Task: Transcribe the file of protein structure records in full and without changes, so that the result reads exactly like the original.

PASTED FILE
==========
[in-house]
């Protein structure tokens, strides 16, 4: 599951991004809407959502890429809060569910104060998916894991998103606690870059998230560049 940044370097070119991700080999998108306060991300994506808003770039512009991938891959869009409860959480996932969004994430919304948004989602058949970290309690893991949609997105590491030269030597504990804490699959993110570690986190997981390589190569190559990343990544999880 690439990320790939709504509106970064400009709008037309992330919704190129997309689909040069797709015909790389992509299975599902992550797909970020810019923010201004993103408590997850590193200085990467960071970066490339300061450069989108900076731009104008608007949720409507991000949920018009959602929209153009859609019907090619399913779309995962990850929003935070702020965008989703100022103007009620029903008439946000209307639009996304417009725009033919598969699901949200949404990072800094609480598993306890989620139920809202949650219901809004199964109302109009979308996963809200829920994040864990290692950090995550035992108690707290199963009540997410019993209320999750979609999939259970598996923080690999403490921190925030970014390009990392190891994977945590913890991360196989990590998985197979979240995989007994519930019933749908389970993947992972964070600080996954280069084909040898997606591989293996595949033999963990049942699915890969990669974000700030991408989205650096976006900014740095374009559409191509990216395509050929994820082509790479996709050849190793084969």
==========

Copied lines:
[in-house]
């Protein structure tokens, strides 16, 4: 599951991004809407959502890429809060569910104060998916894991998103606690870059998230560049 940044370097070119991700080999998108306060991300994506808003770039512009991938891959869009409860959480996932969004994430919304948004989602058949970290309690893991949609997105590491030269030597504990804490699959993110570690986190997981390589190569190559990343990544999880 690439990320790939709504509106970064400009709008037309992330919704190129997309689909040069797709015909790389992509299975599902992550797909970020810019923010201004993103408590997850590193200085990467960071970066490339300061450069989108900076731009104008608007949720409507991000949920018009959602929209153009859609019907090619399913779309995962990850929003935070702020965008989703100022103007009620029903008439946000209307639009996304417009725009033919598969699901949200949404990072800094609480598993306890989620139920809202949650219901809004199964109302109009979308996963809200829920994040864990290692950090995550035992108690707290199963009540997410019993209320999750979609999939259970598996923080690999403490921190925030970014390009990392190891994977945590913890991360196989990590998985197979979240995989007994519930019933749908389970993947992972964070600080996954280069084909040898997606591989293996595949033999963990049942699915890969990669974000700030991408989205650096976006900014740095374009559409191509990216395509050929994820082509790479996709050849190793084969």